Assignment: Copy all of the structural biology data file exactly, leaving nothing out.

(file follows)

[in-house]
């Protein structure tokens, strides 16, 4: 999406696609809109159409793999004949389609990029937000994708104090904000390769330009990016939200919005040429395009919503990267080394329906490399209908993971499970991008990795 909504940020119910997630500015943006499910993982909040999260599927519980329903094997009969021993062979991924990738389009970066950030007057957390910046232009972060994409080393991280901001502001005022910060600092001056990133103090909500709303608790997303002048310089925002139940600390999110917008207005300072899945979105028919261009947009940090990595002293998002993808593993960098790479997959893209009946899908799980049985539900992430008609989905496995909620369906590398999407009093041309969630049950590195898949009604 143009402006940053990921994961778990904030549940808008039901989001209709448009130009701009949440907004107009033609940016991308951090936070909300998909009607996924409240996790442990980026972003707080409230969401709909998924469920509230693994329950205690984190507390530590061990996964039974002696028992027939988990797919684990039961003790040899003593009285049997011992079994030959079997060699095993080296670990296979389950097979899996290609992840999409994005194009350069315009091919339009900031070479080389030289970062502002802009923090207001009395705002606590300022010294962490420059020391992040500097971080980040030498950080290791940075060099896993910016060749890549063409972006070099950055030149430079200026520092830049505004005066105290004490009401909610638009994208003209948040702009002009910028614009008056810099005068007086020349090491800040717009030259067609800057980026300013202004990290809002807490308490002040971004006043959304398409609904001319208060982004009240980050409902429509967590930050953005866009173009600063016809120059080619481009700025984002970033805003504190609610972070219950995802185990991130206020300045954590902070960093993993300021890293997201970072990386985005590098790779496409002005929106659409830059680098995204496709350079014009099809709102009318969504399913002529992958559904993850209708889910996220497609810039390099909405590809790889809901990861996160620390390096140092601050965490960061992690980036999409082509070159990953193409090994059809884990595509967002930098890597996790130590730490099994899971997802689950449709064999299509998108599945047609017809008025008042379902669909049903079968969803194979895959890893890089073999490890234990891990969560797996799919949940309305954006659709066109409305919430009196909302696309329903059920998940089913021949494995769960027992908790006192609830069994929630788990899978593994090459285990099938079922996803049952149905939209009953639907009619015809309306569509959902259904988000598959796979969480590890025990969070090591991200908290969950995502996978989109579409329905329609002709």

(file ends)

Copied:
[in-house]
């Protein structure tokens, strides 16, 4: 999406696609809109159409793999004949389609990029937000994708104090904000390769330009990016939200919005040429395009919503990267080394329906490399209908993971499970991008990795 909504940020119910997630500015943006499910993982909040999260599927519980329903094997009969021993062979991924990738389009970066950030007057957390910046232009972060994409080393991280901001502001005022910060600092001056990133103090909500709303608790997303002048310089925002139940600390999110917008207005300072899945979105028919261009947009940090990595002293998002993808593993960098790479997959893209009946899908799980049985539900992430008609989905496995909620369906590398999407009093041309969630049950590195898949009604 143009402006940053990921994961778990904030549940808008039901989001209709448009130009701009949440907004107009033609940016991308951090936070909300998909009607996924409240996790442990980026972003707080409230969401709909998924469920509230693994329950205690984190507390530590061990996964039974002696028992027939988990797919684990039961003790040899003593009285049997011992079994030959079997060699095993080296670990296979389950097979899996290609992840999409994005194009350069315009091919339009900031070479080389030289970062502002802009923090207001009395705002606590300022010294962490420059020391992040500097971080980040030498950080290791940075060099896993910016060749890549063409972006070099950055030149430079200026520092830049505004005066105290004490009401909610638009994208003209948040702009002009910028614009008056810099005068007086020349090491800040717009030259067609800057980026300013202004990290809002807490308490002040971004006043959304398409609904001319208060982004009240980050409902429509967590930050953005866009173009600063016809120059080619481009700025984002970033805003504190609610972070219950995802185990991130206020300045954590902070960093993993300021890293997201970072990386985005590098790779496409002005929106659409830059680098995204496709350079014009099809709102009318969504399913002529992958559904993850209708889910996220497609810039390099909405590809790889809901990861996160620390390096140092601050965490960061992690980036999409082509070159990953193409090994059809884990595509967002930098890597996790130590730490099994899971997802689950449709064999299509998108599945047609017809008025008042379902669909049903079968969803194979895959890893890089073999490890234990891990969560797996799919949940309305954006659709066109409305919430009196909302696309329903059920998940089913021949494995769960027992908790006192609830069994929630788990899978593994090459285990099938079922996803049952149905939209009953639907009619015809309306569509959902259904988000598959796979969480590890025990969070090591991200908290969950995502996978989109579409329905329609002709």